US Senator Mark Warner’s praise of the effectiveness and economy of alleged Russian meddling in US elections could send shivers down what remains of the spine of the international weapons market.
Waging information warfare against a rival state is much cheaper than dropping bombs on it, said US Senator Mark Warner (D-VA). Talking about alleged Russian meddling in the 2016 US presidential election as if were a proven fact, Warner estimated that such an unprecedented operation — if it had actually happened — would cost very little money to achieve. At the same time, such tactics have proven to be enormously efficient.
“If Russia’s goal was primarily to sow chaos… and secondarily elect Mr. Trump, they had a pretty good rate of return,” Warner asserted, speaking at The Atlantic’s Washington Ideas convention, produced by Atlantic Media, according to Defense One.
Senator Warner, a vice chairman of the powerful US Senate Intelligence Committee, has helped lead one of the congressional investigations into the alleged meddling.
“We may have in America the best 20th-century military that money can buy, but we’re increasingly in a world where cyber vulnerability, misinformation and disinformation may be the tools of conflict,” he said.
“What we may have seen are the first tools of 21st-century disinformation.”
Warner is convinced that the allegations against Russia are true.
The Virginia Senator pointed out that the Senate Intelligence Committee is confident of three assertions: “that Russia hacked both political parties and used that information in President Donald Trump’s favor; Russia attacked but didn’t fully break into the voter registration systems of 21 states; Russia used paid advertising and fake accounts on social media to disseminate misinformation to voters,” according to Defense One.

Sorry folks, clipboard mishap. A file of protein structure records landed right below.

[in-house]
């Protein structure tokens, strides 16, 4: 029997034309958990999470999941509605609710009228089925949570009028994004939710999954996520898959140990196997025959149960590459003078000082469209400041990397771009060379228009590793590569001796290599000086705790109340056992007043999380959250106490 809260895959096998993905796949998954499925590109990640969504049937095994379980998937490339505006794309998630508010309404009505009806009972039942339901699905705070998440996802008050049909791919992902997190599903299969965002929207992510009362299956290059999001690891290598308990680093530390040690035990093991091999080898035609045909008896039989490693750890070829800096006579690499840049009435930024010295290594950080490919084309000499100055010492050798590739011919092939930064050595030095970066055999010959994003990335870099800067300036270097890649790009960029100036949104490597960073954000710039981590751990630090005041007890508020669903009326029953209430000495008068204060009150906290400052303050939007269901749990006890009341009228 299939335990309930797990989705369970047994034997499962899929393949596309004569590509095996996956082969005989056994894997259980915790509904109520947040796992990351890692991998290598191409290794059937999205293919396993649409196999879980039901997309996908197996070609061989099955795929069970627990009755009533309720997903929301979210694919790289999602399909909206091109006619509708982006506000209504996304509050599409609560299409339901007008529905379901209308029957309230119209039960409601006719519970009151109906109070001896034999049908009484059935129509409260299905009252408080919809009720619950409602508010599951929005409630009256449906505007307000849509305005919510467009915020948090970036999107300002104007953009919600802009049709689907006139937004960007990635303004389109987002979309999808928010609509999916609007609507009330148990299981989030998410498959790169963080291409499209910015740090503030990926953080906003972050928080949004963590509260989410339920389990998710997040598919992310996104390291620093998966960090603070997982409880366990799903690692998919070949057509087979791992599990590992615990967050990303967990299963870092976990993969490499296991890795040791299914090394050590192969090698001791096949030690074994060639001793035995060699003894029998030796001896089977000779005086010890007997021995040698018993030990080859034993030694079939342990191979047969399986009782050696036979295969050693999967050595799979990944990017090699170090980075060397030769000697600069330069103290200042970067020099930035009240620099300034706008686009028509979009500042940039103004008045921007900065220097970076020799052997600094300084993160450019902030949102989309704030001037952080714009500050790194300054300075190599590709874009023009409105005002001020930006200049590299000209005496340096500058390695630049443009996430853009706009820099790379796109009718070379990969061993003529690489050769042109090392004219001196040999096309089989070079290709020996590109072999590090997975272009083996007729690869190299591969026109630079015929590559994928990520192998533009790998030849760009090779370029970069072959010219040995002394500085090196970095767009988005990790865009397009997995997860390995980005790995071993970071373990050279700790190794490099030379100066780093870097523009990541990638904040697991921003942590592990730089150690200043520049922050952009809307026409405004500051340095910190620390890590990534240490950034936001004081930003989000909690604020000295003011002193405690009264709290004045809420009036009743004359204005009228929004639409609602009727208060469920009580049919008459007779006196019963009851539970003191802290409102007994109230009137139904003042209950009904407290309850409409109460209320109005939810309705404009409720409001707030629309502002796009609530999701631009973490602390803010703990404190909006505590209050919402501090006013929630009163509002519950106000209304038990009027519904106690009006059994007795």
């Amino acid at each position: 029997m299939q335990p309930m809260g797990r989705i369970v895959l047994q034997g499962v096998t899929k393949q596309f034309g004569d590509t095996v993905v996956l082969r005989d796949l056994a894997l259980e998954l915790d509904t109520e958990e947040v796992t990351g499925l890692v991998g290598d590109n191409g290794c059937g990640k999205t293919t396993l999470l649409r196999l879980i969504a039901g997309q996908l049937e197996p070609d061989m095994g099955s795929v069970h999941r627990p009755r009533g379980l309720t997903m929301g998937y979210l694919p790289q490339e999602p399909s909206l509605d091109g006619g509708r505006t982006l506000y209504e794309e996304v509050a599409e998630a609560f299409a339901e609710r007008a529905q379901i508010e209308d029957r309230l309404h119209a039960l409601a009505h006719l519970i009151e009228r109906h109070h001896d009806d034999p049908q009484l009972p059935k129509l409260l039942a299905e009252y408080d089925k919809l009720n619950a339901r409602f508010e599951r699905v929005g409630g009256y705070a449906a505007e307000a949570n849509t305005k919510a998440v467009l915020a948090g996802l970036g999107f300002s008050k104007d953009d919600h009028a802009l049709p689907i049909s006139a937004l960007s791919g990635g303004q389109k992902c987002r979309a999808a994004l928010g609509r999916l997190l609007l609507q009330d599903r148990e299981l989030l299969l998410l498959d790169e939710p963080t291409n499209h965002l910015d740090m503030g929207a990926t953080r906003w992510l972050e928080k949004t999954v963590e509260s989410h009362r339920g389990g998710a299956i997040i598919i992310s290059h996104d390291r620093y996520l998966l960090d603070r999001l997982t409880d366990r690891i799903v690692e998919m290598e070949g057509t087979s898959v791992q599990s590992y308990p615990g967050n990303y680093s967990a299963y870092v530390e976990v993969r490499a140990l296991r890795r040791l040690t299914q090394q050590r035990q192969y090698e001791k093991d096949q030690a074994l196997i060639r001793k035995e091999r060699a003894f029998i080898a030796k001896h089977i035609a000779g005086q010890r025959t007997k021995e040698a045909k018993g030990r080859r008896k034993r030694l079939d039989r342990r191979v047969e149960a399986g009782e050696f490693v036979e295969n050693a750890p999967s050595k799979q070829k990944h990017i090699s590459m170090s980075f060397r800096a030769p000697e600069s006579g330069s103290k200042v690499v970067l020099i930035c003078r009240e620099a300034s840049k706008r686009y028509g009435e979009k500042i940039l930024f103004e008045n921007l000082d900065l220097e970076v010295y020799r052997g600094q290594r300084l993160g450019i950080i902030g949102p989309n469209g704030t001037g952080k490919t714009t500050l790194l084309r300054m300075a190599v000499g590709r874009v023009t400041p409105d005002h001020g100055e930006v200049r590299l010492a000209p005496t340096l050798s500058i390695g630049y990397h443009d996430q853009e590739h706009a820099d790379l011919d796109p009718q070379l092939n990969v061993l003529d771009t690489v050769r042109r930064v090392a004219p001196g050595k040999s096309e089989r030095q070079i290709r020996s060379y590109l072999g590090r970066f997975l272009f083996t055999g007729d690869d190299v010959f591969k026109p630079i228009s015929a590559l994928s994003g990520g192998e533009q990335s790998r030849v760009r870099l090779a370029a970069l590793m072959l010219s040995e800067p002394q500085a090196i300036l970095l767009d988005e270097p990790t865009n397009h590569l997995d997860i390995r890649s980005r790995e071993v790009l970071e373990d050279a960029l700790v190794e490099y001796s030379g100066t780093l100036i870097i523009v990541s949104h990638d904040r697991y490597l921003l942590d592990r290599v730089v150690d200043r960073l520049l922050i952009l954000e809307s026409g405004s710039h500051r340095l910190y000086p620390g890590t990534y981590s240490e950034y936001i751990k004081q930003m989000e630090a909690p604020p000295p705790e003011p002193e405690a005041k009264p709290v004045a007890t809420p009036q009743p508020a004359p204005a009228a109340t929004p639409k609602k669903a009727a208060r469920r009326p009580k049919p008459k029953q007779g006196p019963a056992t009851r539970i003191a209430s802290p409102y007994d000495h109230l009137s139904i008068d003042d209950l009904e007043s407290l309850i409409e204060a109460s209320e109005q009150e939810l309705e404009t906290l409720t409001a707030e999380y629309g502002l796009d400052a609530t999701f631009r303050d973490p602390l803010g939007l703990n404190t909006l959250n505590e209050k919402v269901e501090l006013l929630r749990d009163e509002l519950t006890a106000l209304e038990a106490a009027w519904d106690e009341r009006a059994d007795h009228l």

In the meantime, Warner offered a financial estimate of the “meddling” by comparing the cost of influencing US, French and Dutch elections to be “about a quarter the cost of building one F-35 fighter jet,” cited by Defense One
Warner’s comparison allows for a new angle, as considering that Russia is the world’s second largest arms exporter after the US the “election meddling” allegations could be made available on the open weapons market.
Where hawkish and fearful nations seek to buy ships, missile defense and tactical networks, “election cybermeddling” could also be offered. A buyer gets an instrument to topple an adversary’s government for some $20 million, a quarter of the estimated cost of a F-35, according to a 2012 Bloomberg report.
Considering the amount of problems that plague the F-35, a cybermeddling package gets more bang for the buck.
Jokes aside, however, the Senate Intelligence Committee has yet to prove its allegations, and it appears that their investigation is turning out to be far less productive that they would like.
Speaking later that same day, Warner said that Twitter shared information regarding alleged Russian activity that he regarded as “frankly inadequate on almost every level.”
According to Warner, Twitter identified a woefully inadequate 22 social media accounts linked to some 450 Facebook accounts “that were likely operated out of Russia and pushed divisive social and political issues during the 2016 US presidential election,” according to the Washington Times.
Twitter also said it identified an additional 179 related accounts and took action against those that were in violation of its terms of service. Twitter did not specify how many accounts were suspended or otherwise reprimanded.
Earlier this month, Facebook announced that it had identified some 470 Russia-driven accounts that had purchased 3,000 ads on its network, according to Decode.
Considering Twitter has some 68 million active US subscribers, according to a Statista report, the evidence of Russian cybermeddling in the US presidential election is vaporous indeed. Facebook is estimated to have some 214 million users, according to statistics. How several hundred accounts managed to sway the outcome of an election with millions of voters is not disclosed.
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